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I want to make my MainWindow a singleton because I want to make accessing it from all other windows in my app easier. But I couldn't make it run. Here is what I did.

As usual, I made the MainWindow contractor private, and created a public static MainWindow Instance property to return a static instance. When I just run it without any other changes, I got "No Source Available" error. I googled the Internet and found one related topic at http://www.netframeworkdev.com/windows-presentation-foundation-wpf/xamlc-singleton-class-80578.shtml. However, I couldn't make it work as suggested there. Some suggest to make a change in MainWindow.xaml from

<Window x:Class="TestApp.MainWindow"

to

<Window x:Class="TestApp.MainWindow.Instance"

Which looks logical. However, when I did this, I got tons of compiling errors (first one says the namespace TestApp already contains a definition of 'MainWindow'.)

I found many articles on the Internet about how to make single instance app. I'm not looking for this. I just want to make my MainWindow a singleton. I have done it in WinForm apps many times.

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4 Answers 4

up vote 7 down vote accepted

To make the MainWindow a singleton, these are the steps you need to make: Add a MainWindow Instance to MainWindow class...

public static MainWindow Instance { get; private set; }

Note: set accessor is private so that nobody else can set it to anything else.

Add a static constructor in MainWindow and make the constructor of MainWindow private, like this...

static MainWindow()
{
    Instance = new MainWindow();
}

private MainWindow()
{
    InitializeComponent();
}

Now remove StartupUri="MainWindow.xaml" from your App.xaml file so that no default window is launched when you start the application. Catch the Startup event of your App class in App.xaml.cs like this:

public App()
{
    ...
    Startup += App_Startup;
    ...
}

void App_Startup(object sender, StartupEventArgs e)
{
    TestApp.MainWindow.Instance.Show();
}
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You have to do this in a static constructor or lazily in the Instance getter. Also, for singleton you usually make constructors private. In your example, consumers can create multiple MainWindow instances and the last one will be assigned to Instance –  Isak Savo Sep 30 '10 at 8:31
    
At least if you want to properly implement the singleton pattern. This code will obviously work in the sense that other classes can access the main window from the Instance property, but it's not "pure" singleton IMHO –  Isak Savo Sep 30 '10 at 8:33
    
Yes, I agree. See the modified code. –  Yogesh Sep 30 '10 at 9:04
    
It was absolutely functional to me. Thanks a lot –  RainClick Nov 21 '13 at 2:09

Not sure about making it singleton, but why would you want to? You can simple use Application.Current.MainWindow to get the Application.MainWindow property anytime from anywhere in your application.. See: http://msdn.microsoft.com/en-us/library/system.windows.application.mainwindow(v=VS.90).aspx.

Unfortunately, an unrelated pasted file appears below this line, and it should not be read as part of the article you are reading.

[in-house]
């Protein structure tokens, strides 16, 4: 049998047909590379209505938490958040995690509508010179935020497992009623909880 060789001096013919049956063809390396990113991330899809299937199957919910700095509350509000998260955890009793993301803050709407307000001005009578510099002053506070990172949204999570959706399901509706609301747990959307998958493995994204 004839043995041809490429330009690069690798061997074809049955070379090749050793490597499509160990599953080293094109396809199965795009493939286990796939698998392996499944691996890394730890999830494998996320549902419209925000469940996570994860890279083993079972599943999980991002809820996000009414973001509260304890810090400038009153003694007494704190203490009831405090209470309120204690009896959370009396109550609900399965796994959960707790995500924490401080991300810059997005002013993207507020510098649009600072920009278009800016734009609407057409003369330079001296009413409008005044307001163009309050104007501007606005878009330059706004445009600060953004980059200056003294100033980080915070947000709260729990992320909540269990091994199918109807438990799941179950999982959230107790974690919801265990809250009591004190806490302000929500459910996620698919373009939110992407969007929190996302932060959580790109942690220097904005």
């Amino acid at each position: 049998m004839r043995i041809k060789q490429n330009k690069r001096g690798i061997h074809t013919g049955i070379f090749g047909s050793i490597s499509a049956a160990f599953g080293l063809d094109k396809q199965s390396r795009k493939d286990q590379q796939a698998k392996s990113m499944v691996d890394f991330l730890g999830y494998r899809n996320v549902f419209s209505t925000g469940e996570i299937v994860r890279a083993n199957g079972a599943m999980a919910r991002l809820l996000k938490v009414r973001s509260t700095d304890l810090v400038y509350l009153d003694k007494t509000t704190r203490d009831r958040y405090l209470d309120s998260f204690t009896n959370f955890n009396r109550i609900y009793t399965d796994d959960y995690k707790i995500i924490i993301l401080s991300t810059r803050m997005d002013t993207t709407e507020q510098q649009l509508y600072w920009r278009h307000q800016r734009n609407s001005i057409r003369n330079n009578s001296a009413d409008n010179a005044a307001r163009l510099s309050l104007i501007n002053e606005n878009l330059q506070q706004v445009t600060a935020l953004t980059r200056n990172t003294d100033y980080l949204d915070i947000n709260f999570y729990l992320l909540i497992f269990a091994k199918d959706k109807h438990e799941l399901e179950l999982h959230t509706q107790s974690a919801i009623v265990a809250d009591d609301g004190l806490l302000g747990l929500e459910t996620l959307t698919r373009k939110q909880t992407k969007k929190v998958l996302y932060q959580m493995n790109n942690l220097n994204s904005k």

Window mainWin = Application.Current.MainWindow;
mainWin.Title = "This will be set as the title of the Main Window";

Making it singleton still does not make sense to me - how does that make it more accessible? You can always save reference to your main window in a public static variable - this could be set in the constructor of your main Window:

public partial class MainWindow : Window
{
    public static MainWindow myMainWindow; // ASSUMPTION: only one MainWindow is ever constructed otherwise this will be overwritten by latest such instance

    public MainWindow()
    {
        InitializeComponent();            
        myMainWindow = this;
    }
}

But then given the above Application.Current.MainWindow why bother..

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What about other part of code doint this Winow1 = new Window1() , it will create another instance. –  Saurabh Sep 30 '10 at 4:13
    
Mnl. Yes, I know I can do that, but I just want to make my life a little easier. So, I want to call MainWindow.Instance.DoSomething() instead of ((MainWindow)Application.Current.MainWindow).DoSomething(). –  miliu Sep 30 '10 at 4:19
    
Understood, in that case saving a static reference as above should make your life easier. –  markmnl Sep 30 '10 at 4:27

Remove StartupUri="MainWindow.xaml" from your App.xaml file. WPF will not launch any window for you anymore.

<Application x:Class="WpfApplication1.App"
        xmlns="http://schemas.microsoft.com/winfx/2006/xaml/presentation"
        xmlns:x="http://schemas.microsoft.com/winfx/2006/xaml">
</Application>

Add a handler to the Startup event of your App class in App.xaml.cs.
In this handler call the Show() method of your singleton instance.

using System;
using System.Windows;

namespace WpfApplication1
{
    public partial class App : Application
    {
        public App()
        {
            Startup += new StartupEventHandler(App_Startup);
        }

        void App_Startup(object sender, StartupEventArgs e)
        {
            WpfApplication1.MainWindow.Instance.Show();
        }
    }
}

Note: The App class has a property called MainWindow, hence in App_Startup() I prefixed the MainWindow class with the namespace!

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Thank you all very much for the quick answsers. The key point is that I have to remove StartupUri="MainWindow.xaml" from App.xaml. Thanks also for the tip of static contructor. Another point I want to mention is that we can also override OnStartup to startup the main window (just to make a few lines shorter):

 public partial class App : Application
    {
        protected override void OnStartup(StartupEventArgs e)
        {
            base.OnStartup(e);
            TestApp.MainWindow.Instance.Show();
        }
    }
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